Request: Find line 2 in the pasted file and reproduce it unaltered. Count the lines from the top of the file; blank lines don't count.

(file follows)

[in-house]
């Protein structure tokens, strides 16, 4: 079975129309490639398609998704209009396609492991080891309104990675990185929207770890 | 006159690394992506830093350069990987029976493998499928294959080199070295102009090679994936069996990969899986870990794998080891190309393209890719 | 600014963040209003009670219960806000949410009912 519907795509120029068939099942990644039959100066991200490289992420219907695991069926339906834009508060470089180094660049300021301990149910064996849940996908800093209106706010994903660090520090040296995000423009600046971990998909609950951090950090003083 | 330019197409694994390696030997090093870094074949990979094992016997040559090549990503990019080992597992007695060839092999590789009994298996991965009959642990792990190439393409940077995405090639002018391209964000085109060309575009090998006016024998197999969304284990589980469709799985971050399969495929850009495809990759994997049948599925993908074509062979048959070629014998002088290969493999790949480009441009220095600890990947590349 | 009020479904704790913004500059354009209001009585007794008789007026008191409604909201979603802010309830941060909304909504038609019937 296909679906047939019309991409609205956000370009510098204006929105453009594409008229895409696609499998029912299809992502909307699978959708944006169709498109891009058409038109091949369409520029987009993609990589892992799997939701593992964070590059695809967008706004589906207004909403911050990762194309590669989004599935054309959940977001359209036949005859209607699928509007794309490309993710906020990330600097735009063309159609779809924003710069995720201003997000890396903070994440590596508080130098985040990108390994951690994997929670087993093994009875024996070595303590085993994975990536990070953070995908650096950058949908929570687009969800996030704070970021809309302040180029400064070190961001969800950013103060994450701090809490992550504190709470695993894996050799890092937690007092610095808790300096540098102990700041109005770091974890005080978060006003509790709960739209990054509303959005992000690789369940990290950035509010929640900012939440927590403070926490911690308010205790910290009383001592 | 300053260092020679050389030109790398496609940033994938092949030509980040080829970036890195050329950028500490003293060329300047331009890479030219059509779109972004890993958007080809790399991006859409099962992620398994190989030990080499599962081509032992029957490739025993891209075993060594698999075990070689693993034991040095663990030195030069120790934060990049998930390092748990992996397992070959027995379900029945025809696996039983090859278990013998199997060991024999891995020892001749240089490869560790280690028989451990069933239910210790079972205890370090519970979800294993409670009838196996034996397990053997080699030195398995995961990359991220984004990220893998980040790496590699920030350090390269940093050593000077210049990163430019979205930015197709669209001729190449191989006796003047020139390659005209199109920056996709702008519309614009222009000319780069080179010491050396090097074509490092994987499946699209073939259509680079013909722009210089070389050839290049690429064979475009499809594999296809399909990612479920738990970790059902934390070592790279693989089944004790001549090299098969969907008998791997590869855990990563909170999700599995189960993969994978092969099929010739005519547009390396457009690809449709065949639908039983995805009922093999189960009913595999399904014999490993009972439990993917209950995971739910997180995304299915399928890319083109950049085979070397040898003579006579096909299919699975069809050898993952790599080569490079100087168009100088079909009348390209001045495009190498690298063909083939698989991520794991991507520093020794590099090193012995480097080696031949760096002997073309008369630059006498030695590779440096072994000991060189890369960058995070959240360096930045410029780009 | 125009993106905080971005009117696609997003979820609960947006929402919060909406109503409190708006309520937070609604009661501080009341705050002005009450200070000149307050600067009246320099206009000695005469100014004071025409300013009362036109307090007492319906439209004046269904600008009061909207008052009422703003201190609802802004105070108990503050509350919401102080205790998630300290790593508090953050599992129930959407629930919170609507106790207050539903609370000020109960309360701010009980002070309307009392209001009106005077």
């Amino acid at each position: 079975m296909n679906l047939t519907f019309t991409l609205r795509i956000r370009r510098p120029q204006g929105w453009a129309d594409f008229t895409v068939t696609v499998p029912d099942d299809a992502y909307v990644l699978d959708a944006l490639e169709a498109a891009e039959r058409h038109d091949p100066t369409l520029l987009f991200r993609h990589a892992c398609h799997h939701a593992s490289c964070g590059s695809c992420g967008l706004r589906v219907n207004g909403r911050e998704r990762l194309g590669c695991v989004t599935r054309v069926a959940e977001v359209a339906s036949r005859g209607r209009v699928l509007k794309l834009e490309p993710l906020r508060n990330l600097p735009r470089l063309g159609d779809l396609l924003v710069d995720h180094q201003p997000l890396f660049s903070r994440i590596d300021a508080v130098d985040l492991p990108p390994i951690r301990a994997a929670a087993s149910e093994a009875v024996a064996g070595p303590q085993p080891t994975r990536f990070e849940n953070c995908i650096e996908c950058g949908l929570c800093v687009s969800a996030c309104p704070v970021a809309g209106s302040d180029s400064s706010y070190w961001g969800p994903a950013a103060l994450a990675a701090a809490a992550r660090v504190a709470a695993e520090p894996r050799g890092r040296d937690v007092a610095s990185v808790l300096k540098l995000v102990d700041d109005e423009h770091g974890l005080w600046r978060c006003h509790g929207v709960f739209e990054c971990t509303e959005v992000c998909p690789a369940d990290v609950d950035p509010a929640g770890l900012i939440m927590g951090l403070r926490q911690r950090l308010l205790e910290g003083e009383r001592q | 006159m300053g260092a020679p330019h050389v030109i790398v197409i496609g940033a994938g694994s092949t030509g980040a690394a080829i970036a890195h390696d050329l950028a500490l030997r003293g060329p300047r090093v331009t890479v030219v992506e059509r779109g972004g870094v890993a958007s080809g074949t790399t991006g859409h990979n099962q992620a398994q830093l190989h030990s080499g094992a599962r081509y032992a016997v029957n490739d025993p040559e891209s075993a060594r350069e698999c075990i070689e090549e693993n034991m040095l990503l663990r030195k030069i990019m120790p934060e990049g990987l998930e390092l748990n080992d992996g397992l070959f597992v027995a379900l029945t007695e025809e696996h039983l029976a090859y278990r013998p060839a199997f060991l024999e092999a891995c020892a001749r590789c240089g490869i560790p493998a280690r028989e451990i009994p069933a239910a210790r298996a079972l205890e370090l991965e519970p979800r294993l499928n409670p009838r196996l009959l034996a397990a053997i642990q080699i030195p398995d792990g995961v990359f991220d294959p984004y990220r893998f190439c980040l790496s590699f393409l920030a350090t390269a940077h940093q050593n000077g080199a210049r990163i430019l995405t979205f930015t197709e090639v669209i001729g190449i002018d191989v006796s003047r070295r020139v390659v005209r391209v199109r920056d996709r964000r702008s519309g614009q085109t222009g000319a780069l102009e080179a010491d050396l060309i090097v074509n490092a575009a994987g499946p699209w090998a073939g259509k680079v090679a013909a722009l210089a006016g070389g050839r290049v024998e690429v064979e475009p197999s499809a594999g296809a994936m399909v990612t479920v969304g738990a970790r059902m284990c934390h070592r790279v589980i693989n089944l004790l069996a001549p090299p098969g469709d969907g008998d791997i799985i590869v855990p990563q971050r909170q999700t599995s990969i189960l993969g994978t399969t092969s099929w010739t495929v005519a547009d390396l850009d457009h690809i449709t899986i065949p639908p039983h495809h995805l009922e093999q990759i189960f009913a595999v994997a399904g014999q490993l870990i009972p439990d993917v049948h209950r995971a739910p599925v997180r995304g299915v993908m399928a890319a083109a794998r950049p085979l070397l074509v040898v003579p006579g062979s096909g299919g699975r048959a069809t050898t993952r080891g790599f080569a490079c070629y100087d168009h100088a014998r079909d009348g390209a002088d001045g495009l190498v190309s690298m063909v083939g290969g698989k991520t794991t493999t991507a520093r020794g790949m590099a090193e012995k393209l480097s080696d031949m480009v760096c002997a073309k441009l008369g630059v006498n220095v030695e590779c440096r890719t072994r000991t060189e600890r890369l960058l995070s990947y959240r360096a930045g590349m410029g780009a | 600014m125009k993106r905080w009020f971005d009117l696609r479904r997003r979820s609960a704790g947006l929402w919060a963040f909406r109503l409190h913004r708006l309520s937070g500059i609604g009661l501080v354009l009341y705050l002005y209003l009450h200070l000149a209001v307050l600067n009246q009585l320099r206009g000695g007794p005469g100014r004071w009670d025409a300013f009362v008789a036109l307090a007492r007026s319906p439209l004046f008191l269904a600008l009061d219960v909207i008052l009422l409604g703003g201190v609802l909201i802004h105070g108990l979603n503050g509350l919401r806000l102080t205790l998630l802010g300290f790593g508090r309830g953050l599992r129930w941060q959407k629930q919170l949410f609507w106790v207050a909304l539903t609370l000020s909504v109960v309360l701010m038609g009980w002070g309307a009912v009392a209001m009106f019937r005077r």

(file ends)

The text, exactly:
């Protein structure tokens, strides 16, 4: 079975129309490639398609998704209009396609492991080891309104990675990185929207770890 | 006159690394992506830093350069990987029976493998499928294959080199070295102009090679994936069996990969899986870990794998080891190309393209890719 | 600014963040209003009670219960806000949410009912 519907795509120029068939099942990644039959100066991200490289992420219907695991069926339906834009508060470089180094660049300021301990149910064996849940996908800093209106706010994903660090520090040296995000423009600046971990998909609950951090950090003083 | 330019197409694994390696030997090093870094074949990979094992016997040559090549990503990019080992597992007695060839092999590789009994298996991965009959642990792990190439393409940077995405090639002018391209964000085109060309575009090998006016024998197999969304284990589980469709799985971050399969495929850009495809990759994997049948599925993908074509062979048959070629014998002088290969493999790949480009441009220095600890990947590349 | 009020479904704790913004500059354009209001009585007794008789007026008191409604909201979603802010309830941060909304909504038609019937 296909679906047939019309991409609205956000370009510098204006929105453009594409008229895409696609499998029912299809992502909307699978959708944006169709498109891009058409038109091949369409520029987009993609990589892992799997939701593992964070590059695809967008706004589906207004909403911050990762194309590669989004599935054309959940977001359209036949005859209607699928509007794309490309993710906020990330600097735009063309159609779809924003710069995720201003997000890396903070994440590596508080130098985040990108390994951690994997929670087993093994009875024996070595303590085993994975990536990070953070995908650096950058949908929570687009969800996030704070970021809309302040180029400064070190961001969800950013103060994450701090809490992550504190709470695993894996050799890092937690007092610095808790300096540098102990700041109005770091974890005080978060006003509790709960739209990054509303959005992000690789369940990290950035509010929640900012939440927590403070926490911690308010205790910290009383001592 | 300053260092020679050389030109790398496609940033994938092949030509980040080829970036890195050329950028500490003293060329300047331009890479030219059509779109972004890993958007080809790399991006859409099962992620398994190989030990080499599962081509032992029957490739025993891209075993060594698999075990070689693993034991040095663990030195030069120790934060990049998930390092748990992996397992070959027995379900029945025809696996039983090859278990013998199997060991024999891995020892001749240089490869560790280690028989451990069933239910210790079972205890370090519970979800294993409670009838196996034996397990053997080699030195398995995961990359991220984004990220893998980040790496590699920030350090390269940093050593000077210049990163430019979205930015197709669209001729190449191989006796003047020139390659005209199109920056996709702008519309614009222009000319780069080179010491050396090097074509490092994987499946699209073939259509680079013909722009210089070389050839290049690429064979475009499809594999296809399909990612479920738990970790059902934390070592790279693989089944004790001549090299098969969907008998791997590869855990990563909170999700599995189960993969994978092969099929010739005519547009390396457009690809449709065949639908039983995805009922093999189960009913595999399904014999490993009972439990993917209950995971739910997180995304299915399928890319083109950049085979070397040898003579006579096909299919699975069809050898993952790599080569490079100087168009100088079909009348390209001045495009190498690298063909083939698989991520794991991507520093020794590099090193012995480097080696031949760096002997073309008369630059006498030695590779440096072994000991060189890369960058995070959240360096930045410029780009 | 125009993106905080971005009117696609997003979820609960947006929402919060909406109503409190708006309520937070609604009661501080009341705050002005009450200070000149307050600067009246320099206009000695005469100014004071025409300013009362036109307090007492319906439209004046269904600008009061909207008052009422703003201190609802802004105070108990503050509350919401102080205790998630300290790593508090953050599992129930959407629930919170609507106790207050539903609370000020109960309360701010009980002070309307009392209001009106005077």